|Demo immediately after President Yanukovych cancelled EU Association Agreement, November 2013|
Reblogged with permission from Progress. Jamie Milne is a Labour Councillor in the London Borough of Lewisham and the founder of Labour Friends of Ukraine. He tweets @j_m_milne.
By Jamie Milne
The report by the Dutch Safety Board into the Russian BUK missile that brought down flight MH17 provided a brief revival of interest in Ukraine this week. But for those who know and care about this embattled but optimistic country the trend is clear – the Russian annexation of Crimea and attack on eastern Ukraine is being forgotten.
Ukraine has suffered extraordinary hardship in the last 18 months and, while Ukrainians hold their future in their own hands, western support is vital. The European Union and United States must not allow their response to Russian aggression to become frozen along with the conflict.
If they can manage to rouse themselves for the first rewriting of European borders by force since the second world war, Angela Merkel, Barack Obama and David Cameron should consider three approaches that would discourage future aggression and eventually roll back past misdemeanours.
First, the west should undergo a fundamental rethink of policy towards Russia which persistently sees differences between Vladimir Putin and the west as artificial and born of mistrust rather than a reflection of completely incompatible visions of the future. It must, of course, continue to isolate Russia in light of its intervention in Syria. Obama blundered by rewarding Putin with a meeting straight after his visit to the United Nations. The message on Russian state media was clear – diplomatic isolation over Crimea and the Donbas was over. Since then American policy appears to have changed with the growing realisation that Russia’s intervention is explicitly pro-Assad and entirely unconcerned with Islamic State. Freezing out Russia is both a moral and prudential approach that deepens Putin’s pariah status for his support of one of the world’s worst regimes and denies him the diplomatic showboating he desires.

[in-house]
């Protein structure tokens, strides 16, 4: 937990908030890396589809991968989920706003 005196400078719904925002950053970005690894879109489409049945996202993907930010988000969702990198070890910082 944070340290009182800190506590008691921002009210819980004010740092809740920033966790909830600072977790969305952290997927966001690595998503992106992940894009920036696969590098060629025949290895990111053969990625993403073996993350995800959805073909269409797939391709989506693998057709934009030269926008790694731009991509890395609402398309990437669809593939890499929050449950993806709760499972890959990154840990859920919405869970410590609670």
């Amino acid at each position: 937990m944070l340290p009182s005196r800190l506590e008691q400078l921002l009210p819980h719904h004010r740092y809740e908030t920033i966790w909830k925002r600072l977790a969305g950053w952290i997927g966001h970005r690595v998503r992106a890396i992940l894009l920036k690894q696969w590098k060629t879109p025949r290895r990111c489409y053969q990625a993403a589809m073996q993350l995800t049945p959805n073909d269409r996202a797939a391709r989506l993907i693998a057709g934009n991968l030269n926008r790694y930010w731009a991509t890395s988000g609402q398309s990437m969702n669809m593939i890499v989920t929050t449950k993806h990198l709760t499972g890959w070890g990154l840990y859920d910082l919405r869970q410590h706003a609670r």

Punishing Russian eschewal of international norms is vital but little thought has been given to support for Ukrainian president Petro Poroshenko and the new Ukraine. For a young nation of 45 million people that has put lives on the line to pursue a European future this is an unforgivable omission. For the west, the wisest Ukraine policy is also the best Russia policy – assist in the creation of an enterprising, successful country shorn of corruption that Russians are envious of and wish to emulate. A flourishing Ukraine solves the Donbas problem and ultimately addresses the Putin problem. The current approach – a mean trickle of cash that keeps Ukraine on life-support coupled with credulous diplomatic agreements – is an unwitting pro-Putin policy.
Finally, western leaders must stop acting as moderators and start behaving like an ally. The Minsk II agreement signed by France and Germany legitimised the Kremlin-backed rebels and left Poroshenko a mendicant in his own country – requiring permission to secure his own borders and to hold elections in the Donbas.
The politically ‘wised-up’ speak knowingly of Putin’s strategic cunning but the truth is his assault on Ukraine has been a disaster. Only through a pitiful lack of willpower and turning our back on our values have we made it possible to lose an easy fight. In putting right their mistakes, Obama, Merkel and Cameron would be doing a better day’s work than they have done for a long time on the international stage and would go a long way to silencing a man who has become the world’s principal cause of instability.